With a settled team behind her, strong performances this season, titles at the Pan Am and Canada Open, and a refreshing holiday in Hawaii, Michelle Li is in a good space at the moment.
There are just a few more events to go before the season closes, and the Canadian can draw a lot of positives as she prepares for the European swing in October beginning with the Denmark Open.
Li was just back from her holiday in Hawaii and hadn’t set high expectations for her home tournament, but was still strong enough to claim her fourth title. The highlight of the week was her semifinal against Saena Kawakami, where she held off five match points. The final, against Sung Shuo Yun, was a more straightforward affair.
“It’s definitely special winning the tournament when you’re at home,” said Li. “You don’t get those chances very often. It’s really nice to be able to showcase what I’ve been working on in front of familiar faces and people who are supporting me, and I think that also helped me fight a lot because the crowd was on my side.”
The Canadian’s recent performances are a direct reflection of developments off-court. Beginning this year she built a team around her, consisting of a coach, a trainer and a therapist. With that support available to help her handle the rigors on court, Li made four quarterfinals (including the World Championships), finished runner-up at the Commonwealth Games, won the Pan Am Championships and the Canada Open, and could reflect on wins over tough opponents like Ratchanok Intanon, Nozomi Okuhara and Beiwen Zhang.
“This year I’ve had a team. I started working my strength and conditioning coach, alongside with my therapist, and I’ve always had a sparring partner, and now I’m getting some help with admin work too, so I can have more time focusing on court; less time organising flights, and hotels and all that emailing stuff. That stuff is actually the worst because it takes so much time and brain energy. Obviously a lot of independent athletes have to do it. I still do it. But it’s just nice that sometimes I can ask someone for help. It’s not full time for them because I can’t afford to take them away from their regular jobs, because I’m still self-funded, right? They’re very professional. Even after their regular jobs, they’ll still spend a lot of their extra time to make sure that I’m okay, and that I’m on track.”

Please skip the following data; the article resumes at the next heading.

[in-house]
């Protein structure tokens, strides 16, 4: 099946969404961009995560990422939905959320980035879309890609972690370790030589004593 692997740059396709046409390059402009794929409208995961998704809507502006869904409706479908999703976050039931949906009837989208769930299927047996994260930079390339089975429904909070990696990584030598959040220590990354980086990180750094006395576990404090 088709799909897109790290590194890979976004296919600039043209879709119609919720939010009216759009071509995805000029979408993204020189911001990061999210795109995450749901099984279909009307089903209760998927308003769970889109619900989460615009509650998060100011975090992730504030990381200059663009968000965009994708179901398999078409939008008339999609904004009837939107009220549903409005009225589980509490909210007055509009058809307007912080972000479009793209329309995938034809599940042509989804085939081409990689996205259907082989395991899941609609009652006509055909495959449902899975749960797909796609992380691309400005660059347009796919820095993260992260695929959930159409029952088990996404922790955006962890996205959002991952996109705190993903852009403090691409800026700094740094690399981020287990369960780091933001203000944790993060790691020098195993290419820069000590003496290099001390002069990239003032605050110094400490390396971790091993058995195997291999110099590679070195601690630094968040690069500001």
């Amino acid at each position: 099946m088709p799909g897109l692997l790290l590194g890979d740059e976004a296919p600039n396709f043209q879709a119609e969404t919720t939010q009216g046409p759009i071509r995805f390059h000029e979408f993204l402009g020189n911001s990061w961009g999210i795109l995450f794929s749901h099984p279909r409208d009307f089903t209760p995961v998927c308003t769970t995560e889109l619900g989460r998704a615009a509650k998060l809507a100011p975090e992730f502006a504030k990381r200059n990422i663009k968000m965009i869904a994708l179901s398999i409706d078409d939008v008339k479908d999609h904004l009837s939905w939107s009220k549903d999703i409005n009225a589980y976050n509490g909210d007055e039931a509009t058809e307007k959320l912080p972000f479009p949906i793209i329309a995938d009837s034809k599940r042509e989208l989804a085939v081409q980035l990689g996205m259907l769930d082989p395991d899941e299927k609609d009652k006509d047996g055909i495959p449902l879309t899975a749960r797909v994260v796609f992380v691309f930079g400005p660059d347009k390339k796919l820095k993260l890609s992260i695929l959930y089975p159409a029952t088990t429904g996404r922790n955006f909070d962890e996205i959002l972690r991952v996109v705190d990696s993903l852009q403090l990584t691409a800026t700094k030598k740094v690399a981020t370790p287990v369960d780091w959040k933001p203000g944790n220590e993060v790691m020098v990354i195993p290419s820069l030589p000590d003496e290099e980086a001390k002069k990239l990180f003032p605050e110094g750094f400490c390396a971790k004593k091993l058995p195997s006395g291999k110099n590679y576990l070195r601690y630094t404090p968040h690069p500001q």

Li will head to Denmark and France feeling upbeat about her condition and recent performances. And while she still stands a slim chance of qualifying for the HSBC BWF World Tour Finals 2022 in Guangzhou, she’s more focussed on her immediate challenges.
“Coming back from Hawaii, I knew that the time frame was really short before the Canada Open, so I wasn’t really expecting to win the Canada Open. I just trained a couple of days and then went to compete and tried to do my best; I treated it more like practice to prepare for Denmark and France. I think the win gave me a very good step forward, like a confidence booster, to get the matchplay back. And competing and focusing, because after Hawaii, I was definitely on island time. It was a very quick turnaround to focus be disciplined again. I think Canada Open was like a very good practice tournament for Denmark and France and it’s a bonus that I won.
“I’m not surprised that the draws in Denmark and France are very tough. But I want to play the best because I want to beat the best. I feel good. So hopefully I can perform and I’m looking forward to it. I just want to enjoy it and just keep growing.”